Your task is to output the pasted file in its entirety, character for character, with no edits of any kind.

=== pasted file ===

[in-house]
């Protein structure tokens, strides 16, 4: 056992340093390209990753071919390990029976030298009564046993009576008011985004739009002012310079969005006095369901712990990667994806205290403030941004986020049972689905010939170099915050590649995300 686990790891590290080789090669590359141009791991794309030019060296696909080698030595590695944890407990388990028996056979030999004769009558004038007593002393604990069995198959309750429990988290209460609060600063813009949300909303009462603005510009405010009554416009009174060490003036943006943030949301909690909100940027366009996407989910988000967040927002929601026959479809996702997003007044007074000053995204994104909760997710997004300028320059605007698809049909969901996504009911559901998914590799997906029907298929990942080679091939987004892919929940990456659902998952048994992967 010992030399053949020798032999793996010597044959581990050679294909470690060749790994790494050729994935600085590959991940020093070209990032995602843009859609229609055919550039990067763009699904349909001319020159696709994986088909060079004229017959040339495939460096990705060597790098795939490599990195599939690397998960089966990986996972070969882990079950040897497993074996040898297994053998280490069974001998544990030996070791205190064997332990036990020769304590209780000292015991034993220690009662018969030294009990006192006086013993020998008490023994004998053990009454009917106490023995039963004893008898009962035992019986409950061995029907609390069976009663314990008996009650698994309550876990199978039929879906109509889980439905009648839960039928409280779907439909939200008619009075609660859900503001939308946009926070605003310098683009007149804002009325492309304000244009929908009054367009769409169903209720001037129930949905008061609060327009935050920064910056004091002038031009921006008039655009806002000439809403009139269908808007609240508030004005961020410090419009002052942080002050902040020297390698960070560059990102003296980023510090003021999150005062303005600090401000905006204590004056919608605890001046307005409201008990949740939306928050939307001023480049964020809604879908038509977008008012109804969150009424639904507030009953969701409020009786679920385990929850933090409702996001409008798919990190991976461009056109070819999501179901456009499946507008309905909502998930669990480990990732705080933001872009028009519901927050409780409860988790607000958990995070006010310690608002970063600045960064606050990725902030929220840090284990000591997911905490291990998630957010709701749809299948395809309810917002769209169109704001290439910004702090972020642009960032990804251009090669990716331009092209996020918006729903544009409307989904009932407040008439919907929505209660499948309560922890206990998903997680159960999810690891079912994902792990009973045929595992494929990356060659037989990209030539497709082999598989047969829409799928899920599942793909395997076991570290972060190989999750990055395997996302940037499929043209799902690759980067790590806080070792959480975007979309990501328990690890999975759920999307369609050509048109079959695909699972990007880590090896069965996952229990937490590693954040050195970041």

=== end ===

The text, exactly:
[in-house]
């Protein structure tokens, strides 16, 4: 056992340093390209990753071919390990029976030298009564046993009576008011985004739009002012310079969005006095369901712990990667994806205290403030941004986020049972689905010939170099915050590649995300 686990790891590290080789090669590359141009791991794309030019060296696909080698030595590695944890407990388990028996056979030999004769009558004038007593002393604990069995198959309750429990988290209460609060600063813009949300909303009462603005510009405010009554416009009174060490003036943006943030949301909690909100940027366009996407989910988000967040927002929601026959479809996702997003007044007074000053995204994104909760997710997004300028320059605007698809049909969901996504009911559901998914590799997906029907298929990942080679091939987004892919929940990456659902998952048994992967 010992030399053949020798032999793996010597044959581990050679294909470690060749790994790494050729994935600085590959991940020093070209990032995602843009859609229609055919550039990067763009699904349909001319020159696709994986088909060079004229017959040339495939460096990705060597790098795939490599990195599939690397998960089966990986996972070969882990079950040897497993074996040898297994053998280490069974001998544990030996070791205190064997332990036990020769304590209780000292015991034993220690009662018969030294009990006192006086013993020998008490023994004998053990009454009917106490023995039963004893008898009962035992019986409950061995029907609390069976009663314990008996009650698994309550876990199978039929879906109509889980439905009648839960039928409280779907439909939200008619009075609660859900503001939308946009926070605003310098683009007149804002009325492309304000244009929908009054367009769409169903209720001037129930949905008061609060327009935050920064910056004091002038031009921006008039655009806002000439809403009139269908808007609240508030004005961020410090419009002052942080002050902040020297390698960070560059990102003296980023510090003021999150005062303005600090401000905006204590004056919608605890001046307005409201008990949740939306928050939307001023480049964020809604879908038509977008008012109804969150009424639904507030009953969701409020009786679920385990929850933090409702996001409008798919990190991976461009056109070819999501179901456009499946507008309905909502998930669990480990990732705080933001872009028009519901927050409780409860988790607000958990995070006010310690608002970063600045960064606050990725902030929220840090284990000591997911905490291990998630957010709701749809299948395809309810917002769209169109704001290439910004702090972020642009960032990804251009090669990716331009092209996020918006729903544009409307989904009932407040008439919907929505209660499948309560922890206990998903997680159960999810690891079912994902792990009973045929595992494929990356060659037989990209030539497709082999598989047969829409799928899920599942793909395997076991570290972060190989999750990055395997996302940037499929043209799902690759980067790590806080070792959480975007979309990501328990690890999975759920999307369609050509048109079959695909699972990007880590090896069965996952229990937490590693954040050195970041």